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Dark Paradise by Rosa Liksom
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Dark Paradise (1989)

by Rosa Liksom

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Very short stories, most of them a page or two, that are more like snapshots than stories and more like film clips than snapshots. A few of them have something resembling a plot, e.g. one beginning 'Tonight I am going to find myself a man': off to the hotel bar, find a suitable mark, up to his room, order up caviar, undress, refresh makeup, say good-night to doorman. Mission accomplished; the narrator had been able to show someone her brand-new lace-patterned body stocking from Paris. There's a high body count in the book but the murders are recounted at the same pitch and in the same detached way as everything else is and so the violence seems slightly absurd rather than realistic. For the most part the stories begin and end at what seem like arbitrary points in time, have no dialogue, and don't engage one emotionally. (The last is no bad thing, and Liksom's intentions whatever they are aren't to pull at the heartstrings.) Having said that, one story--on Good Friday an immigrant re-enacts Jesus's trudge to Golgotha for the villagers--is touching, and one of my favourites does have spoken words, amusing ones at that: a monk and a woman in a fur coat travel to a country house. The monk goes to the kitchen, fiddles about with an amazing array of expensive gadgets, and serves the woman dinner whereupon she remarks apropos of nothing 'Such a naively theistic image of God fails to answer the existential questions of postmodern man.'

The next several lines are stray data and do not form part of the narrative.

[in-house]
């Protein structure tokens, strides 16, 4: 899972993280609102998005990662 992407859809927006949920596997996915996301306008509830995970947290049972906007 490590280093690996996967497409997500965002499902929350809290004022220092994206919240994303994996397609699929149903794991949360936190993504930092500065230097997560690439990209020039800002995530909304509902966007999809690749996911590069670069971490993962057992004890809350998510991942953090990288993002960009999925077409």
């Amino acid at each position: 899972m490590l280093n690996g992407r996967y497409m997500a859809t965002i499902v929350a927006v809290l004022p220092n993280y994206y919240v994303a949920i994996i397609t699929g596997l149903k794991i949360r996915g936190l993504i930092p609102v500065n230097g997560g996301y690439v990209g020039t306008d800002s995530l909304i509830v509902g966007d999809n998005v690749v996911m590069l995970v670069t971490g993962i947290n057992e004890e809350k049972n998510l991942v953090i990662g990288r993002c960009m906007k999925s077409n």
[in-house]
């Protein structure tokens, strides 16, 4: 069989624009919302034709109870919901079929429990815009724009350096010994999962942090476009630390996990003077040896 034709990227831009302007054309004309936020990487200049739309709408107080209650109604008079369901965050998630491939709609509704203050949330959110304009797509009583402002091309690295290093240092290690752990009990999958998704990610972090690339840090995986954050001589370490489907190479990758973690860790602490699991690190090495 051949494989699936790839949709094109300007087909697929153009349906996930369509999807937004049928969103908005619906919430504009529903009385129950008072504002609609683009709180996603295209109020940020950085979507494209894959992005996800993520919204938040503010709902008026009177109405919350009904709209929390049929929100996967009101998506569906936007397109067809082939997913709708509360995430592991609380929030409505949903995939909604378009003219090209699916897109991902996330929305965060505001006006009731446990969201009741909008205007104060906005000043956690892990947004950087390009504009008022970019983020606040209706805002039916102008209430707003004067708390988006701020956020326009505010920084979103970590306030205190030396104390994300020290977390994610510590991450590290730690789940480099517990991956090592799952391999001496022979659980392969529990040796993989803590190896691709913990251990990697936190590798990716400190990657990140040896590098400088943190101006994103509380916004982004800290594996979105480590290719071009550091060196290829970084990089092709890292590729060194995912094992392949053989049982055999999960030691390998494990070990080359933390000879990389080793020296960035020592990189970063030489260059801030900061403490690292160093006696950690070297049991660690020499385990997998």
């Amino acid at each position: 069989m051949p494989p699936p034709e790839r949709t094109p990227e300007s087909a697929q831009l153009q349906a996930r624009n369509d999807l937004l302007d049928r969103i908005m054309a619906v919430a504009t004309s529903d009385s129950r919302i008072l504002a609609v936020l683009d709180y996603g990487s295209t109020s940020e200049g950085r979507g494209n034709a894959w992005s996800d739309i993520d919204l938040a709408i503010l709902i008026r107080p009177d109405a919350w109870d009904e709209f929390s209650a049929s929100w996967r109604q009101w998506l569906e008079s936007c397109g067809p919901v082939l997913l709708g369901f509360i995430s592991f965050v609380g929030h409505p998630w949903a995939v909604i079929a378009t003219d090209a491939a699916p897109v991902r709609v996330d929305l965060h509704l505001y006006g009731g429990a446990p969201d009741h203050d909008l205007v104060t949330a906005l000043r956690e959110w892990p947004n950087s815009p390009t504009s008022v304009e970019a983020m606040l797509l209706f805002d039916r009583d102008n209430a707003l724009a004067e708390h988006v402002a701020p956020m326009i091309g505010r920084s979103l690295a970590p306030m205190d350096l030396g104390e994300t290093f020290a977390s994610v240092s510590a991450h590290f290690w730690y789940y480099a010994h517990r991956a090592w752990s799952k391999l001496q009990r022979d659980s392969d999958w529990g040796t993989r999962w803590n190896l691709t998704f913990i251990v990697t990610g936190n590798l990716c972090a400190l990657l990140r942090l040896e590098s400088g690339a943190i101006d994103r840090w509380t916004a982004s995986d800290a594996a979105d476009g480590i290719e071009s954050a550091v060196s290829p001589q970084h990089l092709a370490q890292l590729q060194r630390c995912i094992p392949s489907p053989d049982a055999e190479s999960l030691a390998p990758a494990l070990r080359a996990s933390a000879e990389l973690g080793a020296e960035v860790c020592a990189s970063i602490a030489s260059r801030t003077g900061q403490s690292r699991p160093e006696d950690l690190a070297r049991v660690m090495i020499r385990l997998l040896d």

For some reason Daniil Kharms kept coming to mind as I read this, but any relation between him and Liksom is a fairly distant one. Despite the extreme simplicity of the book I feel I didn't take it all in and so shall be re-reading it.
  bluepiano | Dec 30, 2016 |
i don't know about you, but rosa liksom rocks my socks. ( )
  coolsnak3 | Jan 17, 2009 |
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Hast du mal 'nen Fuffi oder zwei?
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